If the user enters invalid data they’ll see an icon shown in Figure 3.After the validating event returns without being cancelled, meaning we have valid user input, then the validated event will be raised.You need to set the Data Source, Data Member and Container Control properties of the Error Provider control to set the error for a databound control.To display the dataset column error, invoke the Set Column Error method of the Error Provider.In this case, we simply clear any error messages in the error provider.The Name textbox works very similarly but we don’t have quite as elaborate validation logic.You can customize the Error Provider control to set the Blink Rate and Blink Style.You can also display a custom error image instead of the default image. This article should not be construed as a best practices white paper.
However, I prefer to call it explicitly and handle all validation at once since you most likely will take action only if the entire control’s children pass validation. The most important thing to recognize here is how precise you can be with the validation error message in the error provider.
Net, you can drag and drop the control from the toolbox. Please refer to the code listing provided at the end of the article.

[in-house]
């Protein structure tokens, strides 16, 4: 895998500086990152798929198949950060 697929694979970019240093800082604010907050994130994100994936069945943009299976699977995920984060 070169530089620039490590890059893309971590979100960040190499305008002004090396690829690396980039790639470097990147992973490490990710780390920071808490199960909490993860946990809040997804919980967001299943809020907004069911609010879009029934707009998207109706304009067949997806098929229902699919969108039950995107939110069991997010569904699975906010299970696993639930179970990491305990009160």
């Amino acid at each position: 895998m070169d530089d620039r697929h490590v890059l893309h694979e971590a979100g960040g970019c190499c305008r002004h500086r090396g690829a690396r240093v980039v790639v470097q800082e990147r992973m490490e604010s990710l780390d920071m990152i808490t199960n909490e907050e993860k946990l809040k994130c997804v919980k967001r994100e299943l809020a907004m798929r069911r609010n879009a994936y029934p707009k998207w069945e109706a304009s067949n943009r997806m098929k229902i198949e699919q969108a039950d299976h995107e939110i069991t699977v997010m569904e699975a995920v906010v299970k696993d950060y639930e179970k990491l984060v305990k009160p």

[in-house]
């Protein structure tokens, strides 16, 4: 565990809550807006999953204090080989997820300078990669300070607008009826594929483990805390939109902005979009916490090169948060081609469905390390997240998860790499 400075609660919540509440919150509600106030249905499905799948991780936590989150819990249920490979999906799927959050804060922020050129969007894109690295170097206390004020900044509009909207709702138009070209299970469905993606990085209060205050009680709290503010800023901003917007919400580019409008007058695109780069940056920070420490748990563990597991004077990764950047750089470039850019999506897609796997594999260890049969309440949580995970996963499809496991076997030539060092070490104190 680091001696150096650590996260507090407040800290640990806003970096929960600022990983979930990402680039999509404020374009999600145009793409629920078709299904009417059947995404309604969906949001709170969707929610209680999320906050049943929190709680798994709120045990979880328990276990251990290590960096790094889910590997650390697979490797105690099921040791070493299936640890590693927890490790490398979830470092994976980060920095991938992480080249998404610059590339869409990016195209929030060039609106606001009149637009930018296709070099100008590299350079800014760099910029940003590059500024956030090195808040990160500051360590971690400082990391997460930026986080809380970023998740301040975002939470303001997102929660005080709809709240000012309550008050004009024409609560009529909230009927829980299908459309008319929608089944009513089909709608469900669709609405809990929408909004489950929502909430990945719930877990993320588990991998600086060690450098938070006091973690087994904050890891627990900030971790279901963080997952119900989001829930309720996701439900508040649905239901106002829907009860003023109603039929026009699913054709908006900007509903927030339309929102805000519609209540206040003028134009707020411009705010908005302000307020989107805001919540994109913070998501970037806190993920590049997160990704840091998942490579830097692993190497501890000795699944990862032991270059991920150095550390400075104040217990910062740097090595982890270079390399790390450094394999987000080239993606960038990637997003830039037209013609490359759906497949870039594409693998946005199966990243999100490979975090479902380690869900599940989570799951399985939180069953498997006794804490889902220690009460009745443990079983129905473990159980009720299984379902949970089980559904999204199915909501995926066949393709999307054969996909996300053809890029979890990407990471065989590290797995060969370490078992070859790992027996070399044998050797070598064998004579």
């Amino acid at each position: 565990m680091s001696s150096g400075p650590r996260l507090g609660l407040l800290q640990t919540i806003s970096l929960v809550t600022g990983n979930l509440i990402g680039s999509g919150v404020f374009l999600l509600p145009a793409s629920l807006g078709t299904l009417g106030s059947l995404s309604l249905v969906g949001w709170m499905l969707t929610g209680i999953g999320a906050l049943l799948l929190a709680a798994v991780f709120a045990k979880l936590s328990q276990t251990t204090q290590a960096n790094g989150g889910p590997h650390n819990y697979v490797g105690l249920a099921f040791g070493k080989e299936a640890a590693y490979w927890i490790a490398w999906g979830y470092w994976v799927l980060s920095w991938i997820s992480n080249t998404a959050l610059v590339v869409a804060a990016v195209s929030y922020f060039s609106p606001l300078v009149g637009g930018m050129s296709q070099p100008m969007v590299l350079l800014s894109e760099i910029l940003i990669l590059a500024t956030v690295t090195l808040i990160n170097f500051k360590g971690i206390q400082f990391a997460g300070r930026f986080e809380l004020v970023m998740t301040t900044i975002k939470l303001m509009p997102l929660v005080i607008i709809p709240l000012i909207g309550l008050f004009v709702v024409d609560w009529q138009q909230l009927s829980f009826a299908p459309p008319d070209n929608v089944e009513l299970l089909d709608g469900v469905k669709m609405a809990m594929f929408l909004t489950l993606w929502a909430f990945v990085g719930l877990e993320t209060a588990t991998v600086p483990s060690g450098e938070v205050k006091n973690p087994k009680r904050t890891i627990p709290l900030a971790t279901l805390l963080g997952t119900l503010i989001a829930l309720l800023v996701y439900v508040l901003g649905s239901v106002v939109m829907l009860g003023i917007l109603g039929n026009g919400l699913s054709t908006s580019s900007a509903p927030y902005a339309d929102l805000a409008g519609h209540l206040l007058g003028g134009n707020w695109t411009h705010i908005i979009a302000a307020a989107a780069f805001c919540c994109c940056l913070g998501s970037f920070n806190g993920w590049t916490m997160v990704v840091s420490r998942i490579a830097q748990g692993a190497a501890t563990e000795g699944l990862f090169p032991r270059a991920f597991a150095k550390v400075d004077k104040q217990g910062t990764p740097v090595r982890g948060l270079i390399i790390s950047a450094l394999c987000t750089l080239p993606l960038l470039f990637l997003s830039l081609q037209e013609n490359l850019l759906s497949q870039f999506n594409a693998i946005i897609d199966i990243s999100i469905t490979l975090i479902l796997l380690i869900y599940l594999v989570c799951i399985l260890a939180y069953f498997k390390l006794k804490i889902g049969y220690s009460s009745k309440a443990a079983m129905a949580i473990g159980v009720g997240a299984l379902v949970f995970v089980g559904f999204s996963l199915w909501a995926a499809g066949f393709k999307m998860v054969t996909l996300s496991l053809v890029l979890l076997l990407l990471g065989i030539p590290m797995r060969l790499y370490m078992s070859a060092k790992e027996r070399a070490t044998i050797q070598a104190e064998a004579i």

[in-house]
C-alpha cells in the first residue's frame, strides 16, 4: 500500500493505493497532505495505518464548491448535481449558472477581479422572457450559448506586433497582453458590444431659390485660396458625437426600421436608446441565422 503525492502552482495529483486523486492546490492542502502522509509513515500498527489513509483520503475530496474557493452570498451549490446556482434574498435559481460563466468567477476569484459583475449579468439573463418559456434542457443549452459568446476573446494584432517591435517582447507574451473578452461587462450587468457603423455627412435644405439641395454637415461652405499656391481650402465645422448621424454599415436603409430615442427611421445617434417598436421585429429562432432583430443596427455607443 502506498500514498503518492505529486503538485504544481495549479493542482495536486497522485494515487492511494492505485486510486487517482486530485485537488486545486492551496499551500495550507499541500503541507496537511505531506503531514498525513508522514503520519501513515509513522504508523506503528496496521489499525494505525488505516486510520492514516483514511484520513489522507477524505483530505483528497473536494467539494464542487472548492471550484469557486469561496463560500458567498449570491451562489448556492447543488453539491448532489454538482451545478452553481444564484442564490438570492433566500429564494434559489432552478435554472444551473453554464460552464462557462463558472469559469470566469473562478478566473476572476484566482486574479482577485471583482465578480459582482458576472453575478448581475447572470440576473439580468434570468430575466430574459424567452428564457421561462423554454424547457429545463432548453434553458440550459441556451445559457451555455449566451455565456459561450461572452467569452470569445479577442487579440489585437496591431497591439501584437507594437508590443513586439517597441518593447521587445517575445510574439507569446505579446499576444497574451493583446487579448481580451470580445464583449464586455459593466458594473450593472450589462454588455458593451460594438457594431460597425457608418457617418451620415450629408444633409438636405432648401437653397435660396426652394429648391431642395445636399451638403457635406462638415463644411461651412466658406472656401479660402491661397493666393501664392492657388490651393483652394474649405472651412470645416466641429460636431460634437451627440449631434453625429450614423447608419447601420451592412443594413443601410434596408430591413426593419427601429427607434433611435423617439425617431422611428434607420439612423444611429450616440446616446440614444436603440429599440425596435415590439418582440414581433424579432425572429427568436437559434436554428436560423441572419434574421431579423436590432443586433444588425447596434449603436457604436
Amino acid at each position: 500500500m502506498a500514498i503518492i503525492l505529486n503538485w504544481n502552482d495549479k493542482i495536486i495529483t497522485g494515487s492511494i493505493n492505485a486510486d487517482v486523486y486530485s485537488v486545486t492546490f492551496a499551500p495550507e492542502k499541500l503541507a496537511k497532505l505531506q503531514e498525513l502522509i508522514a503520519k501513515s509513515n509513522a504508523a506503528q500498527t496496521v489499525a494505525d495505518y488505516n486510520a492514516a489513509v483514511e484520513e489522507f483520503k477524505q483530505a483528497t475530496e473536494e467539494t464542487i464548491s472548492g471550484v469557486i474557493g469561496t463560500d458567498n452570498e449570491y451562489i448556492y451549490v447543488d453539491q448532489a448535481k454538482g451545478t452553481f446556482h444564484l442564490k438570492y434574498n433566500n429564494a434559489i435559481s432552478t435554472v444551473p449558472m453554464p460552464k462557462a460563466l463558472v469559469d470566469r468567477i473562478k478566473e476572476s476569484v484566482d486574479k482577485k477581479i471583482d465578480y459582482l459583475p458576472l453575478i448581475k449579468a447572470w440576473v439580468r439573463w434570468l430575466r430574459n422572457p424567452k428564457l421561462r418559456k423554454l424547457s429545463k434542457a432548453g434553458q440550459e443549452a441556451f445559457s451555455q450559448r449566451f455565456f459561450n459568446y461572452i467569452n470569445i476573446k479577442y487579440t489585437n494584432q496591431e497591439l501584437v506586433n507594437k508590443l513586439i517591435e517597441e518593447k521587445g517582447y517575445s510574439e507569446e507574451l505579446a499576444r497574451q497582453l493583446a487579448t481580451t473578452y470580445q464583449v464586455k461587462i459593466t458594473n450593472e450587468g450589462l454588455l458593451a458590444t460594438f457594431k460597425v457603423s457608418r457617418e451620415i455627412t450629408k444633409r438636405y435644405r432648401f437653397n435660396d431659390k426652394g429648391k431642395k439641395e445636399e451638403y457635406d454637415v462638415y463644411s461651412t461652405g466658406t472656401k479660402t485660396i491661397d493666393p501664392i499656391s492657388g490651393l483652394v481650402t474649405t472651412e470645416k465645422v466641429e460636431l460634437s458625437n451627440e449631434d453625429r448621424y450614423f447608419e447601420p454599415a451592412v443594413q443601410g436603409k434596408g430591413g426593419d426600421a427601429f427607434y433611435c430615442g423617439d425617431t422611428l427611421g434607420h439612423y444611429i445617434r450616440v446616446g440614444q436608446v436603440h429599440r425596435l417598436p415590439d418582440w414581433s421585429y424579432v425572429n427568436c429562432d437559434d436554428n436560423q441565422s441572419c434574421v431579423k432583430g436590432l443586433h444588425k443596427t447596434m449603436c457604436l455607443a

Invoking the Set Error method of the Error Provider control displays an error indicator image next to the control specified as the first argument to the the Set Error method.
What this component can do is display a little red icon beside any control which is invalid.
When the user hovers their mouse over this icon a tooltip is instantly displayed with information about the invalid field. While this may sound trivial, it's actually rather useful. An example which just checks to see if any data has been entered: You can have as many error providers on a form as you wish, but I can only see a potential use for two.
Now practice your newly learned skills on your own and experiment with the error provider control!